Well, this is fun - I just got a call from my boss (at 11pm) letting me know that one of our people made slashdot. What this means is that we have to be ready tomorrow morning for traffic like our servers haven't seen. Thankfully the link isn't to us directly, but we are mentioned in the article, so we expect some people to link over to us to see what we're all about. Exciting, but slightly stressful. Early morning tomorrow, I think....
:: David (23:45 in Michigan, 5:45 in Paris) - Comment
A Sunday like any other. Our friend Kevin is away on holiday, so we're visiting his cat (and watching snippets of Roland Garros on his television). There's a dinner party for some of Sasha's colleagues this evening, and we'll be grilling fish and sharing the venison I brought back from my folks' house. We did some planting this morning, putting out the green peppers and the oregano, and planting some edamame.
We've gotten a lot more elaborate with dinner parties than we used to be - we're up to three wine courses and three food courses. It's still not up to our friends Desney and Derek's level, but we're working on it!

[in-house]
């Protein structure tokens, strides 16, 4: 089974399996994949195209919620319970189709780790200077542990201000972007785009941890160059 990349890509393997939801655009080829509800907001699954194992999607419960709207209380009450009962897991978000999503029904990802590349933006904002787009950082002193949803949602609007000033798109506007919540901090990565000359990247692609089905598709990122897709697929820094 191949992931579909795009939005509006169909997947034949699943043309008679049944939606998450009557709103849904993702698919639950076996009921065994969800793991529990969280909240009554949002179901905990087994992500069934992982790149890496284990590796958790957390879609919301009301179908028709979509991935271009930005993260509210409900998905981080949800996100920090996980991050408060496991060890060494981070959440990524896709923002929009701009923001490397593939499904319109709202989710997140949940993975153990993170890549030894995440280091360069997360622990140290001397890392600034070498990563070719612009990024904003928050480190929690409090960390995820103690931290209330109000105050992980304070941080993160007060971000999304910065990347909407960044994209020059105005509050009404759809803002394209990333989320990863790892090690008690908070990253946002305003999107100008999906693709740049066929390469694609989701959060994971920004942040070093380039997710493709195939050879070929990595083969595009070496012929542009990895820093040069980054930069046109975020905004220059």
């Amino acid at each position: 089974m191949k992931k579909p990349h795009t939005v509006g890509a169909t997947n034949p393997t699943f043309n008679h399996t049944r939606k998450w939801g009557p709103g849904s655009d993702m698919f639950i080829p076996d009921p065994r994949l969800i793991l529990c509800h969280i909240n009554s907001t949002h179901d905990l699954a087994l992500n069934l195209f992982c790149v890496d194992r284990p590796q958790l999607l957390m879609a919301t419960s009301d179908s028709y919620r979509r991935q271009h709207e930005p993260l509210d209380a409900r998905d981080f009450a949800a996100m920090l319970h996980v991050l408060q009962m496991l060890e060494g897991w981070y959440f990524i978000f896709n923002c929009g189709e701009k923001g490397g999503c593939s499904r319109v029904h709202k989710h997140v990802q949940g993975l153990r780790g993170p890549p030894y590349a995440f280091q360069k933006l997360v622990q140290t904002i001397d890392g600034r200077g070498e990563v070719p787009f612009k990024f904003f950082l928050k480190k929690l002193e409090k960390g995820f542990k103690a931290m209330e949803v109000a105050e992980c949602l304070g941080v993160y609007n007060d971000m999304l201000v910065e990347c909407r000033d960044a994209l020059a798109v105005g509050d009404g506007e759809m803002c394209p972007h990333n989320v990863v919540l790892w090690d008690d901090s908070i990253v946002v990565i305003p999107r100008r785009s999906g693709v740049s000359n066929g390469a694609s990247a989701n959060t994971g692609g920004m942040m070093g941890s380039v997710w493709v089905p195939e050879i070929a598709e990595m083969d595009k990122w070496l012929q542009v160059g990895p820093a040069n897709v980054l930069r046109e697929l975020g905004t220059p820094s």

:: David (13:32 in Michigan, 19:32 in Paris) - Comment - View Comments
:: Saturday, June 3 2006 ::
The BBC is reporting that the Czech elections have resulted in a deadlock, with neither side taking a clear victory. Given how ugly the election was (with fisticuffs, accusations of mafia connections), and, of course, pistols at dawn, this is probably not going to lead to a very stable government. But at least it's been fun for the rest of us!
:: David (23:54 in Michigan, 5:54 in Paris) - Comment
Oh - by the way - speaking of Meg Cabot as I was, she's in town (Ann Arbor, Michigan) tomorrow at the Arborland mall to do a book signing, etc. So if you're feeling fiesty, there you go.
:: David (16:54 in Michigan, 22:54 in Paris) - Comment
If it's an election year, it must be time to trot out the gay marriage ban! I think I'm going to ignore it this time around, rather than getting worked up about it - it's so transparent as to be laughable. If our ratings are in the dumps, we better stop talking about issues and find something or someone to hate/fear. And that whole immigration thing didn't work as well as we'd hoped (the hate/fear is a little too hot, and then who would clean all the politicians' apartments?) Wake me up when the elections are over, the Dems have lost (again), and we can talk, ever so briefly, about real change.